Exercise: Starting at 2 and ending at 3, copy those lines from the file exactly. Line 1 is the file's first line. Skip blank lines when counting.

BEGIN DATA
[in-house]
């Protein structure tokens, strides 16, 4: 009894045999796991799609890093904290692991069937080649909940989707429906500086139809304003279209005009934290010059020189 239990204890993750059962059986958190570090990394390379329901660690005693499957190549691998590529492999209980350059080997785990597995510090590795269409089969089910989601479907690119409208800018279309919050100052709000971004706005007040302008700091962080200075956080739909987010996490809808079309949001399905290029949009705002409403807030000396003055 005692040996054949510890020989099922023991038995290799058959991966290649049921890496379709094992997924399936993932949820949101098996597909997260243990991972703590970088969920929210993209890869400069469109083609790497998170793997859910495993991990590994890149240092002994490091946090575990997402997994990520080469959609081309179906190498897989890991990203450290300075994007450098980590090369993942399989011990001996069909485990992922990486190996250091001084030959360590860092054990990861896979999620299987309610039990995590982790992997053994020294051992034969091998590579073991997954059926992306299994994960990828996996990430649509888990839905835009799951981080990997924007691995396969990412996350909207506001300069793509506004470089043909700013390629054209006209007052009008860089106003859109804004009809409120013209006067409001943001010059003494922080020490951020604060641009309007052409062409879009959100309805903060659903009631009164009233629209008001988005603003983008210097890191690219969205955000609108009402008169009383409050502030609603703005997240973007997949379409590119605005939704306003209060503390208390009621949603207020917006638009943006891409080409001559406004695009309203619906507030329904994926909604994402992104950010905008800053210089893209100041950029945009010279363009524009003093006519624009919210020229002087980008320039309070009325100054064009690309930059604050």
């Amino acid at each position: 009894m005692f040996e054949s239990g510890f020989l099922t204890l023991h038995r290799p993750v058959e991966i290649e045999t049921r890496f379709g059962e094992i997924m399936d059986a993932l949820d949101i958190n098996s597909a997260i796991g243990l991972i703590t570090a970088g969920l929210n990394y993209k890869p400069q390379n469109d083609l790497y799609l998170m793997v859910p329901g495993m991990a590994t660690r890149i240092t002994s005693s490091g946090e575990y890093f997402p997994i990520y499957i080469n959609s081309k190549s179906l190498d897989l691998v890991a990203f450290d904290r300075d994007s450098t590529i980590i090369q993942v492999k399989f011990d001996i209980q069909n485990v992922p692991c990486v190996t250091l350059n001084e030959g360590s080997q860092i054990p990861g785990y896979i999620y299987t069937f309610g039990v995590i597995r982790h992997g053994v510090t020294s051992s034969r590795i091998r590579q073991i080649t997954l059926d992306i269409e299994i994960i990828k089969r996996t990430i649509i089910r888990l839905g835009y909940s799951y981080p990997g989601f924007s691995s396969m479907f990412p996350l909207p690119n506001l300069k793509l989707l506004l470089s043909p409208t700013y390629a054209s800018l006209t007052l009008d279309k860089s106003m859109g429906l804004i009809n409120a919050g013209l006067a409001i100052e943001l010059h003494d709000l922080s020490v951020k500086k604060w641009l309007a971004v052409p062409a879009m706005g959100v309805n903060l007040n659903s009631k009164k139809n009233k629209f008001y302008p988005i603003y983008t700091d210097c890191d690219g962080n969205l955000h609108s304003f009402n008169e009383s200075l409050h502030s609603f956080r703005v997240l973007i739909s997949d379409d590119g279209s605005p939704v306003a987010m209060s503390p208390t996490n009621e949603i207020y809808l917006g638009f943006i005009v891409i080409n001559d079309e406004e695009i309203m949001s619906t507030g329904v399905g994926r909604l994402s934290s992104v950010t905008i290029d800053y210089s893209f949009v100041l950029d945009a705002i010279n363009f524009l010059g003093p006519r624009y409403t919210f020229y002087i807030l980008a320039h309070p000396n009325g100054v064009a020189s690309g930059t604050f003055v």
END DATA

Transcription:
């Protein structure tokens, strides 16, 4: 009894045999796991799609890093904290692991069937080649909940989707429906500086139809304003279209005009934290010059020189 239990204890993750059962059986958190570090990394390379329901660690005693499957190549691998590529492999209980350059080997785990597995510090590795269409089969089910989601479907690119409208800018279309919050100052709000971004706005007040302008700091962080200075956080739909987010996490809808079309949001399905290029949009705002409403807030000396003055 005692040996054949510890020989099922023991038995290799058959991966290649049921890496379709094992997924399936993932949820949101098996597909997260243990991972703590970088969920929210993209890869400069469109083609790497998170793997859910495993991990590994890149240092002994490091946090575990997402997994990520080469959609081309179906190498897989890991990203450290300075994007450098980590090369993942399989011990001996069909485990992922990486190996250091001084030959360590860092054990990861896979999620299987309610039990995590982790992997053994020294051992034969091998590579073991997954059926992306299994994960990828996996990430649509888990839905835009799951981080990997924007691995396969990412996350909207506001300069793509506004470089043909700013390629054209006209007052009008860089106003859109804004009809409120013209006067409001943001010059003494922080020490951020604060641009309007052409062409879009959100309805903060659903009631009164009233629209008001988005603003983008210097890191690219969205955000609108009402008169009383409050502030609603703005997240973007997949379409590119605005939704306003209060503390208390009621949603207020917006638009943006891409080409001559406004695009309203619906507030329904994926909604994402992104950010905008800053210089893209100041950029945009010279363009524009003093006519624009919210020229002087980008320039309070009325100054064009690309930059604050």
């Amino acid at each position: 009894m005692f040996e054949s239990g510890f020989l099922t204890l023991h038995r290799p993750v058959e991966i290649e045999t049921r890496f379709g059962e094992i997924m399936d059986a993932l949820d949101i958190n098996s597909a997260i796991g243990l991972i703590t570090a970088g969920l929210n990394y993209k890869p400069q390379n469109d083609l790497y799609l998170m793997v859910p329901g495993m991990a590994t660690r890149i240092t002994s005693s490091g946090e575990y890093f997402p997994i990520y499957i080469n959609s081309k190549s179906l190498d897989l691998v890991a990203f450290d904290r300075d994007s450098t590529i980590i090369q993942v492999k399989f011990d001996i209980q069909n485990v992922p692991c990486v190996t250091l350059n001084e030959g360590s080997q860092i054990p990861g785990y896979i999620y299987t069937f309610g039990v995590i597995r982790h992997g053994v510090t020294s051992s034969r590795i091998r590579q073991i080649t997954l059926d992306i269409e299994i994960i990828k089969r996996t990430i649509i089910r888990l839905g835009y909940s799951y981080p990997g989601f924007s691995s396969m479907f990412p996350l909207p690119n506001l300069k793509l989707l506004l470089s043909p409208t700013y390629a054209s800018l006209t007052l009008d279309k860089s106003m859109g429906l804004i009809n409120a919050g013209l006067a409001i100052e943001l010059h003494d709000l922080s020490v951020k500086k604060w641009l309007a971004v052409p062409a879009m706005g959100v309805n903060l007040n659903s009631k009164k139809n009233k629209f008001y302008p988005i603003y983008t700091d210097c890191d690219g962080n969205l955000h609108s304003f009402n008169e009383s200075l409050h502030s609603f956080r703005v997240l973007i739909s997949d379409d590119g279209s605005p939704v306003a987010m209060s503390p208390t996490n009621e949603i207020y809808l917006g638009f943006i005009v891409i080409n001559d079309e406004e695009i309203m949001s619906t507030g329904v399905g994926r909604l994402s934290s992104v950010t905008i290029d800053y210089s893209f949009v100041l950029d945009a705002i010279n363009f524009l010059g003093p006519r624009y409403t919210f020229y002087i807030l980008a320039h309070p000396n009325g100054v064009a020189s690309g930059t604050f003055v």